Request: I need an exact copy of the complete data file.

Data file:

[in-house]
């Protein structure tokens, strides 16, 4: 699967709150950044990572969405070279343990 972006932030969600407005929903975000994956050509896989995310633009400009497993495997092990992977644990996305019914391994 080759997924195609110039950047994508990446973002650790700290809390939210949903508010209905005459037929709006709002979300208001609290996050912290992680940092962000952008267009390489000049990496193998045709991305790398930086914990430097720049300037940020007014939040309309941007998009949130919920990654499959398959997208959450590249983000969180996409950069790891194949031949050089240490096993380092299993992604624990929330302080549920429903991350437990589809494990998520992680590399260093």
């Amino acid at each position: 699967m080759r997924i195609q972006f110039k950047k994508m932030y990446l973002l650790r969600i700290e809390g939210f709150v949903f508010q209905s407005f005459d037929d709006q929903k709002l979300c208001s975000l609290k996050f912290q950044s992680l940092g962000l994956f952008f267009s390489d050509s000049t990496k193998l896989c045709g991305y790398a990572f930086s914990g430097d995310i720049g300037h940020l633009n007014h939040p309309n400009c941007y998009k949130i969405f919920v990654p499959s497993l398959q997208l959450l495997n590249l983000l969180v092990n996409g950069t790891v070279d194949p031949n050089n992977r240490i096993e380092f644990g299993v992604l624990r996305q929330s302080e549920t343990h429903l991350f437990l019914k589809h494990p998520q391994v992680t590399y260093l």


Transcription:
[in-house]
């Protein structure tokens, strides 16, 4: 699967709150950044990572969405070279343990 972006932030969600407005929903975000994956050509896989995310633009400009497993495997092990992977644990996305019914391994 080759997924195609110039950047994508990446973002650790700290809390939210949903508010209905005459037929709006709002979300208001609290996050912290992680940092962000952008267009390489000049990496193998045709991305790398930086914990430097720049300037940020007014939040309309941007998009949130919920990654499959398959997208959450590249983000969180996409950069790891194949031949050089240490096993380092299993992604624990929330302080549920429903991350437990589809494990998520992680590399260093």
């Amino acid at each position: 699967m080759r997924i195609q972006f110039k950047k994508m932030y990446l973002l650790r969600i700290e809390g939210f709150v949903f508010q209905s407005f005459d037929d709006q929903k709002l979300c208001s975000l609290k996050f912290q950044s992680l940092g962000l994956f952008f267009s390489d050509s000049t990496k193998l896989c045709g991305y790398a990572f930086s914990g430097d995310i720049g300037h940020l633009n007014h939040p309309n400009c941007y998009k949130i969405f919920v990654p499959s497993l398959q997208l959450l495997n590249l983000l969180v092990n996409g950069t790891v070279d194949p031949n050089n992977r240490i096993e380092f644990g299993v992604l624990r996305q929330s302080e549920t343990h429903l991350f437990l019914k589809h494990p998520q391994v992680t590399y260093l």